Sunday afternoon, rain showers fall intermittently. In between, the sunlight sprinkles the garden — the most delicious weather for the garden. I read on the front porch couch, the cats wandering between me and my daughter.
I bought this novel to add to the library’s collection — Members Only, by Sameer Panda — after listening to the author on NPR. It’s clever, sharply written, utterly relevant, and its plot hinges on what seems to be a single slip up by the protagonist, but gradually a whole story of circumstances and choice is revealed.
This July, like my garden, I’m soaking up sunlight and rain showers — as if my daughters and I can store these lovely days in our DNA for the long winter yet to come. Why talk about my daughter’s sophomore year? Who knows what will happen in American schools this fall and winter? Like just about everyone else I know, I’ve accepted we’re not headed anywhere, anytime soon or not soon. The ubiquitousness of the disease is a strange kind of leveling field — there’s no longer the wealthier kids my daughter knows who are headed on extended vacations while I suggest to my daughter that she repaint the north side of the house.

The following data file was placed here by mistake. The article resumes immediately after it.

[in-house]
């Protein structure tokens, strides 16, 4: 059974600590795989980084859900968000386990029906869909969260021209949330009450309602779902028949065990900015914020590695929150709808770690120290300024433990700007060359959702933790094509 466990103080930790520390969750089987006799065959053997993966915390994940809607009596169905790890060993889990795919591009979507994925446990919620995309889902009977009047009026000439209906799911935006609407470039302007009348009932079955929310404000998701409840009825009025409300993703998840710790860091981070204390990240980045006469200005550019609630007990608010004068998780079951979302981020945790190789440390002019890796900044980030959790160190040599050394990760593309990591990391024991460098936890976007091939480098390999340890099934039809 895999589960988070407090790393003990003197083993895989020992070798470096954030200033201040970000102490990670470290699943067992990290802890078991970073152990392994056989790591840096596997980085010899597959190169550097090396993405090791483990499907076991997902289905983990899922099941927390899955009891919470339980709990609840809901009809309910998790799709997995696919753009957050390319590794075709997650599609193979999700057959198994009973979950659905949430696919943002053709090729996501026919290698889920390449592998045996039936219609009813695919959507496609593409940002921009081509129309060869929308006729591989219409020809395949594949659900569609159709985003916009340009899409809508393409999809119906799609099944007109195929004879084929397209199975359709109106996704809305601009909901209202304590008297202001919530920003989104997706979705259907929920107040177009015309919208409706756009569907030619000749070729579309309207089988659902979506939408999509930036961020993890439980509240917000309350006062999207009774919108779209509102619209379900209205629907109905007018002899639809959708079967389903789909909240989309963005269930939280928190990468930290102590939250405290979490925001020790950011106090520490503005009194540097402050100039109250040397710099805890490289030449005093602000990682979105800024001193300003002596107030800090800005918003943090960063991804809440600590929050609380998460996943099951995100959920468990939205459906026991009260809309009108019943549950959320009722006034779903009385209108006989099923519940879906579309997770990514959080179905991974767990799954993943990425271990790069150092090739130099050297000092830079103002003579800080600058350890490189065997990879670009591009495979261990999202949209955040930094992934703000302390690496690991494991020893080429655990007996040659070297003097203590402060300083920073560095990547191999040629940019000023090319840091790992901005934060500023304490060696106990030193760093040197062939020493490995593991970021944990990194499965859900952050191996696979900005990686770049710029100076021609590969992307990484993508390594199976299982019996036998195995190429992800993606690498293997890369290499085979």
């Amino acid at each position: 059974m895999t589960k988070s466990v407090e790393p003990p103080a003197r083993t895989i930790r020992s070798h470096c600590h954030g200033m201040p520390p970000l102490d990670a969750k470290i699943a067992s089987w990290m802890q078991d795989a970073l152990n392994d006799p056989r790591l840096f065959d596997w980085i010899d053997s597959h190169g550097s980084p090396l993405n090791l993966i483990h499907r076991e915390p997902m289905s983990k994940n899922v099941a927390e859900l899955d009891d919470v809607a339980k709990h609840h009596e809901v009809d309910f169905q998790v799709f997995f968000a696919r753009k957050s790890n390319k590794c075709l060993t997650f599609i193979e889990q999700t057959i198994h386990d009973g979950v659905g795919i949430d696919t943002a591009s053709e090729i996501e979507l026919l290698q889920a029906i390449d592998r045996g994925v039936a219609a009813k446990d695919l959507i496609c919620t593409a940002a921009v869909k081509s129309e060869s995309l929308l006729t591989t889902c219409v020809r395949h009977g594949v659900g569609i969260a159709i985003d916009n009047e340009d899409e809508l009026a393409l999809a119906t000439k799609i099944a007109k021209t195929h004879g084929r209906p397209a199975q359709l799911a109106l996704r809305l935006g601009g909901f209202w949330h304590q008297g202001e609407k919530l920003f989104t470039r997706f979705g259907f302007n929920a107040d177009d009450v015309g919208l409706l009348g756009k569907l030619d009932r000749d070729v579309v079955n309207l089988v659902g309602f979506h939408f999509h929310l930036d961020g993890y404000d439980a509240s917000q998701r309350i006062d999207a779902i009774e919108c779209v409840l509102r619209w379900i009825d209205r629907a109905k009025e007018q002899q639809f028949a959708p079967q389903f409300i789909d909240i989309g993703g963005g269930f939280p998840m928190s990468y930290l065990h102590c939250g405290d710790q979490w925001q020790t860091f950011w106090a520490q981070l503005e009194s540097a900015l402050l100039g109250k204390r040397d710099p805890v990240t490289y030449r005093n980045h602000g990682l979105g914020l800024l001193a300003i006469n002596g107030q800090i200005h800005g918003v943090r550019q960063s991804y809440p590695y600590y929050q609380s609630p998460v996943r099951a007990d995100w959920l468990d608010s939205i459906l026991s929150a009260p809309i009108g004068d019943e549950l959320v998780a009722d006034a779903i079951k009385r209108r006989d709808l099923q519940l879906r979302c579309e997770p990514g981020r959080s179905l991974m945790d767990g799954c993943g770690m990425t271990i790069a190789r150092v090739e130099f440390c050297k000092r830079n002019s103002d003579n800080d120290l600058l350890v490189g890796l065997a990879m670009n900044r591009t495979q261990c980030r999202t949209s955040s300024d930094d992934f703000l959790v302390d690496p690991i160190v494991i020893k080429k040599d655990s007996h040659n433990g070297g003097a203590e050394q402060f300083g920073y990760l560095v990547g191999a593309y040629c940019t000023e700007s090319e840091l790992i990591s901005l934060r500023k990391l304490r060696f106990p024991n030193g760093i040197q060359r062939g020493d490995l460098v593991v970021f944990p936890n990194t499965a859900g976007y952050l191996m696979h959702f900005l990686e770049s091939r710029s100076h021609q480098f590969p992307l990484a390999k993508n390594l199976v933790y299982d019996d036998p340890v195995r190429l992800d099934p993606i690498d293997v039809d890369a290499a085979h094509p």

While it’s day by day here, as the parent I’m always eyeing that future, and that, perhaps, more than anything else, brings me back to day to day, in this sweet July.